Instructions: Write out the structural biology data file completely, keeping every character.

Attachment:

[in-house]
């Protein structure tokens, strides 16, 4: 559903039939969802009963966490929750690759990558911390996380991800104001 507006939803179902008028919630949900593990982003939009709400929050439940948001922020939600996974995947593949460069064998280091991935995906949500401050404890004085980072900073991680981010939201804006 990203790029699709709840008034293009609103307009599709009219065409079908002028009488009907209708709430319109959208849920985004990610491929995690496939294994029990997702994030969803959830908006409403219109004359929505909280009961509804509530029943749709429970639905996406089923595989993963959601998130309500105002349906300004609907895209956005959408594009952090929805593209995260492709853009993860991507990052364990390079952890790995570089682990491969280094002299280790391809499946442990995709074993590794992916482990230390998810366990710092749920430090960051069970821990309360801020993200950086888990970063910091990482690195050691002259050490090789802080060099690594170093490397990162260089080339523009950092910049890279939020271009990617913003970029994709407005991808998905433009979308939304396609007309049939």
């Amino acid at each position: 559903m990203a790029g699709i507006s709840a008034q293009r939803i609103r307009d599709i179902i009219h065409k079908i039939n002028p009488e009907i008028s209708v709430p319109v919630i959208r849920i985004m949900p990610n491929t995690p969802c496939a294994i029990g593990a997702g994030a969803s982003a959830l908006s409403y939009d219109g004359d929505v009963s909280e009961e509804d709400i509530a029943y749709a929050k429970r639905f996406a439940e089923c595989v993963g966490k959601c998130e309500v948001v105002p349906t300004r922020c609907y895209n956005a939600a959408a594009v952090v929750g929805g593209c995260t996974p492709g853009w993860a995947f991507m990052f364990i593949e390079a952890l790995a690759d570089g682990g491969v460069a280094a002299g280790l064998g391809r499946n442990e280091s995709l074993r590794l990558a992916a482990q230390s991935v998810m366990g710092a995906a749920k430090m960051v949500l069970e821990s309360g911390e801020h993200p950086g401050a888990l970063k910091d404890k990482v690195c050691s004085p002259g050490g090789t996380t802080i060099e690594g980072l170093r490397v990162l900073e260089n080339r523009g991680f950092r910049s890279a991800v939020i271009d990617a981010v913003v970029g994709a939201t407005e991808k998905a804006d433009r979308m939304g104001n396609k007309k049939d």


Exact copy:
[in-house]
């Protein structure tokens, strides 16, 4: 559903039939969802009963966490929750690759990558911390996380991800104001 507006939803179902008028919630949900593990982003939009709400929050439940948001922020939600996974995947593949460069064998280091991935995906949500401050404890004085980072900073991680981010939201804006 990203790029699709709840008034293009609103307009599709009219065409079908002028009488009907209708709430319109959208849920985004990610491929995690496939294994029990997702994030969803959830908006409403219109004359929505909280009961509804509530029943749709429970639905996406089923595989993963959601998130309500105002349906300004609907895209956005959408594009952090929805593209995260492709853009993860991507990052364990390079952890790995570089682990491969280094002299280790391809499946442990995709074993590794992916482990230390998810366990710092749920430090960051069970821990309360801020993200950086888990970063910091990482690195050691002259050490090789802080060099690594170093490397990162260089080339523009950092910049890279939020271009990617913003970029994709407005991808998905433009979308939304396609007309049939």
């Amino acid at each position: 559903m990203a790029g699709i507006s709840a008034q293009r939803i609103r307009d599709i179902i009219h065409k079908i039939n002028p009488e009907i008028s209708v709430p319109v919630i959208r849920i985004m949900p990610n491929t995690p969802c496939a294994i029990g593990a997702g994030a969803s982003a959830l908006s409403y939009d219109g004359d929505v009963s909280e009961e509804d709400i509530a029943y749709a929050k429970r639905f996406a439940e089923c595989v993963g966490k959601c998130e309500v948001v105002p349906t300004r922020c609907y895209n956005a939600a959408a594009v952090v929750g929805g593209c995260t996974p492709g853009w993860a995947f991507m990052f364990i593949e390079a952890l790995a690759d570089g682990g491969v460069a280094a002299g280790l064998g391809r499946n442990e280091s995709l074993r590794l990558a992916a482990q230390s991935v998810m366990g710092a995906a749920k430090m960051v949500l069970e821990s309360g911390e801020h993200p950086g401050a888990l970063k910091d404890k990482v690195c050691s004085p002259g050490g090789t996380t802080i060099e690594g980072l170093r490397v990162l900073e260089n080339r523009g991680f950092r910049s890279a991800v939020i271009d990617a981010v913003v970029g994709a939201t407005e991808k998905a804006d433009r979308m939304g104001n396609k007309k049939d």